Author Topic: EEVblog #396 - Bode Plotting on Your Osciloscope  (Read 28047 times)

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Offline PA4TIM

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Re: EEVblog #396 - Bode Plotting on Your Osciloscope
« Reply #25 on: December 09, 2012, 09:54:46 pm »
The most important thing you do not have this way is a logarithmic vertical axis.
A filter repons looks very impressive in Volts but mist times yoy want it in dB. A -40 dB response is not extreme but lineair you will ave teouble seeing details over -10 dB

Second problem is insertion loss. You must scale the screen without the filter, not on the peak of the filter. ( or you use the cursors or the DSO and know the amplitude of the generator.
www.pa4tim.nl my collection measurement gear and experiments Also lots of info about network analyse
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Offline EEVblog

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Re: EEVblog #396 - Bode Plotting on Your Osciloscope
« Reply #26 on: December 09, 2012, 10:51:49 pm »
For those that care, it isn't pronounced "bow-ed".
As a concrete reference, The wiki article of the man has the name as "boh-de"  or "boh-dah"

This caused a heated debate a while back in one of my university classes.  We ended up getting an email response from one of his children saying neither of those pronunciations are quite right. Hendrik had some french heritage as well as dutch, but the name never took on any of it on in america; it was trimmed and mangled over the years.  "bow-day"  is probably the correct way to say it, but "boh-dah" followed by "boh-de" is close enough for the family.
The e is supposed to have the è  (Bodè) going on. It is almost never done, but i have seen it like that in a book or 2.

The class wasted a ridiculous amount of time on this...

If you are talking about the guy himself, sure, have a fuss over it. But when you are referring to the engineering term itself, I think it's perfectly acceptable to say it the way your particular culture has evolved to say it in it's language.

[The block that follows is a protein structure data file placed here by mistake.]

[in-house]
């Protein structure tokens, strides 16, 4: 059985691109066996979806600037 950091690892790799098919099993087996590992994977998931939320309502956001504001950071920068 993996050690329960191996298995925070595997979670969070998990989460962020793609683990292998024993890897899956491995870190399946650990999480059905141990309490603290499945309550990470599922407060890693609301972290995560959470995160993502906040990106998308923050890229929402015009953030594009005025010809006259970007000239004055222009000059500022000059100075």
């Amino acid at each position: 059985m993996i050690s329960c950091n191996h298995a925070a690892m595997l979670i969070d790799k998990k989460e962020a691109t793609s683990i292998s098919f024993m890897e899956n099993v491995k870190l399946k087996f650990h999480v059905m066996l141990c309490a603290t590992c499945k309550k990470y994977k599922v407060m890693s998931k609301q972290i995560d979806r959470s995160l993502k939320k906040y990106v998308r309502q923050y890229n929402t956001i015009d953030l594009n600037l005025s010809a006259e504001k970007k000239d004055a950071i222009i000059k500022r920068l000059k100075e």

I was taught "bow-ed" as I say it in the video, and for me that's the Australian pronunciation of it. I've been saying it that way for more than 20 years, and it's obviously been around at least a generation before that. And that is also how most of my colleagues over the years have pronounced it too.
I learnt it before the internet and communications revolution, and before you could easily hear countless other people from around the world say it in Youtube videos. So it's only natural that the pronunciation of it will evolve in different directions. That's how language works, it's a living creature.
So I don't think anyone can come along and say that a particular cultures (or even sub groups within cultures) pronunciation is wrong. If that's how it's evolved, that's how it's evolved, it's not wrong, just different. Learn to live with it  :P
There are many people saying I'm flat out wrong. Bullshit. They are just anal retentive's quoting wiki as if it's the stone tablets, and haven't heard the aussie version before. They need to get out more  ;D

Dave.
« Last Edit: December 09, 2012, 11:10:24 pm by EEVblog »
 

Offline chicthomson

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Re: EEVblog #396 - Bode Plotting on Your Osciloscope
« Reply #27 on: December 09, 2012, 11:21:14 pm »
I remember having similar grief over the pronunciation of Swiss Mathematician Leonhard Euler's surname, and I have a cobber mate who pronounces warez as Wah-ress. Makes it sound like a second rate western shootem up game!
 

Online Fraser

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Re: EEVblog #396 - Bode Plotting on Your Osciloscope
« Reply #28 on: December 09, 2012, 11:44:33 pm »
Isn't human communication about understanding what another person is meaning. I personally never try to correct someones pronunciation of a word...the Americans have many words that they say differently to me but that is the joy of international communication. If I don't understand a pronunciation I just ask for clarification of what was meant.